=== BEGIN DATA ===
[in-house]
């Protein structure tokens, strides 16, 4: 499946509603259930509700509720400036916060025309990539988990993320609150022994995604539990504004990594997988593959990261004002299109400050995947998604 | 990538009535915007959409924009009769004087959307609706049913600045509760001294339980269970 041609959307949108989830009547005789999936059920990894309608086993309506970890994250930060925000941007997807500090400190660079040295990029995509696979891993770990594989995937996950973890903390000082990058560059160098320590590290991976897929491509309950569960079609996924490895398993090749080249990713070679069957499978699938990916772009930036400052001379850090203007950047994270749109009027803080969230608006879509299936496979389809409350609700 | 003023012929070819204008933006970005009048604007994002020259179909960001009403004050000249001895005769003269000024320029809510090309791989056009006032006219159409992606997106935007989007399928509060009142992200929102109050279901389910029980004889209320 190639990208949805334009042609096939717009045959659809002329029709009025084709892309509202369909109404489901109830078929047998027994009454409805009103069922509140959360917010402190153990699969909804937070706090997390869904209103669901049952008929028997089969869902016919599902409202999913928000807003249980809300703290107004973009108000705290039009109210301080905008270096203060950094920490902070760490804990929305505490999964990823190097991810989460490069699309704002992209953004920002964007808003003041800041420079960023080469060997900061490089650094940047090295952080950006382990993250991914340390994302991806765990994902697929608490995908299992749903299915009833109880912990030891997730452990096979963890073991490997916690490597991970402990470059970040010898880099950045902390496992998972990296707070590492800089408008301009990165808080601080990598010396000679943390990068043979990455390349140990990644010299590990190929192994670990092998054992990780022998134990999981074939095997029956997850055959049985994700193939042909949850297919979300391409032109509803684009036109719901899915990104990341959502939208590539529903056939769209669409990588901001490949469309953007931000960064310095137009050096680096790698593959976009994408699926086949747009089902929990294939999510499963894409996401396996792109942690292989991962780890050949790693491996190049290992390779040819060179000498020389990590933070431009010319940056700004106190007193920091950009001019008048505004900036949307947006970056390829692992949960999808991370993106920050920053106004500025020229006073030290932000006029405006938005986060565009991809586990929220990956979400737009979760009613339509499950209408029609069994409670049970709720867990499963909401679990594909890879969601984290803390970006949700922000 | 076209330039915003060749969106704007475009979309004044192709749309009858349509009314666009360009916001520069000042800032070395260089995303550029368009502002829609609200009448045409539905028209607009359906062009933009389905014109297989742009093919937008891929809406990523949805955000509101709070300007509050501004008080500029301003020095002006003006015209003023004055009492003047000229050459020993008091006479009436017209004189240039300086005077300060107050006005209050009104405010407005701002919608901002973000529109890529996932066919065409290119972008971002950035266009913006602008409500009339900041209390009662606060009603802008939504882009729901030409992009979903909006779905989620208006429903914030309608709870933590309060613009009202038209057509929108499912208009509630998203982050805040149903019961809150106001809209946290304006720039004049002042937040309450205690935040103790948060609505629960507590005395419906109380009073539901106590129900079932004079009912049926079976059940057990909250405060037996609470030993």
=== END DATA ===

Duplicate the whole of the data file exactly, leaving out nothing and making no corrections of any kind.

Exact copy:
[in-house]
């Protein structure tokens, strides 16, 4: 499946509603259930509700509720400036916060025309990539988990993320609150022994995604539990504004990594997988593959990261004002299109400050995947998604 | 990538009535915007959409924009009769004087959307609706049913600045509760001294339980269970 041609959307949108989830009547005789999936059920990894309608086993309506970890994250930060925000941007997807500090400190660079040295990029995509696979891993770990594989995937996950973890903390000082990058560059160098320590590290991976897929491509309950569960079609996924490895398993090749080249990713070679069957499978699938990916772009930036400052001379850090203007950047994270749109009027803080969230608006879509299936496979389809409350609700 | 003023012929070819204008933006970005009048604007994002020259179909960001009403004050000249001895005769003269000024320029809510090309791989056009006032006219159409992606997106935007989007399928509060009142992200929102109050279901389910029980004889209320 190639990208949805334009042609096939717009045959659809002329029709009025084709892309509202369909109404489901109830078929047998027994009454409805009103069922509140959360917010402190153990699969909804937070706090997390869904209103669901049952008929028997089969869902016919599902409202999913928000807003249980809300703290107004973009108000705290039009109210301080905008270096203060950094920490902070760490804990929305505490999964990823190097991810989460490069699309704002992209953004920002964007808003003041800041420079960023080469060997900061490089650094940047090295952080950006382990993250991914340390994302991806765990994902697929608490995908299992749903299915009833109880912990030891997730452990096979963890073991490997916690490597991970402990470059970040010898880099950045902390496992998972990296707070590492800089408008301009990165808080601080990598010396000679943390990068043979990455390349140990990644010299590990190929192994670990092998054992990780022998134990999981074939095997029956997850055959049985994700193939042909949850297919979300391409032109509803684009036109719901899915990104990341959502939208590539529903056939769209669409990588901001490949469309953007931000960064310095137009050096680096790698593959976009994408699926086949747009089902929990294939999510499963894409996401396996792109942690292989991962780890050949790693491996190049290992390779040819060179000498020389990590933070431009010319940056700004106190007193920091950009001019008048505004900036949307947006970056390829692992949960999808991370993106920050920053106004500025020229006073030290932000006029405006938005986060565009991809586990929220990956979400737009979760009613339509499950209408029609069994409670049970709720867990499963909401679990594909890879969601984290803390970006949700922000 | 076209330039915003060749969106704007475009979309004044192709749309009858349509009314666009360009916001520069000042800032070395260089995303550029368009502002829609609200009448045409539905028209607009359906062009933009389905014109297989742009093919937008891929809406990523949805955000509101709070300007509050501004008080500029301003020095002006003006015209003023004055009492003047000229050459020993008091006479009436017209004189240039300086005077300060107050006005209050009104405010407005701002919608901002973000529109890529996932066919065409290119972008971002950035266009913006602008409500009339900041209390009662606060009603802008939504882009729901030409992009979903909006779905989620208006429903914030309608709870933590309060613009009202038209057509929108499912208009509630998203982050805040149903019961809150106001809209946290304006720039004049002042937040309450205690935040103790948060609505629960507590005395419906109380009073539901106590129900079932004079009912049926079976059940057990909250405060037996609470030993």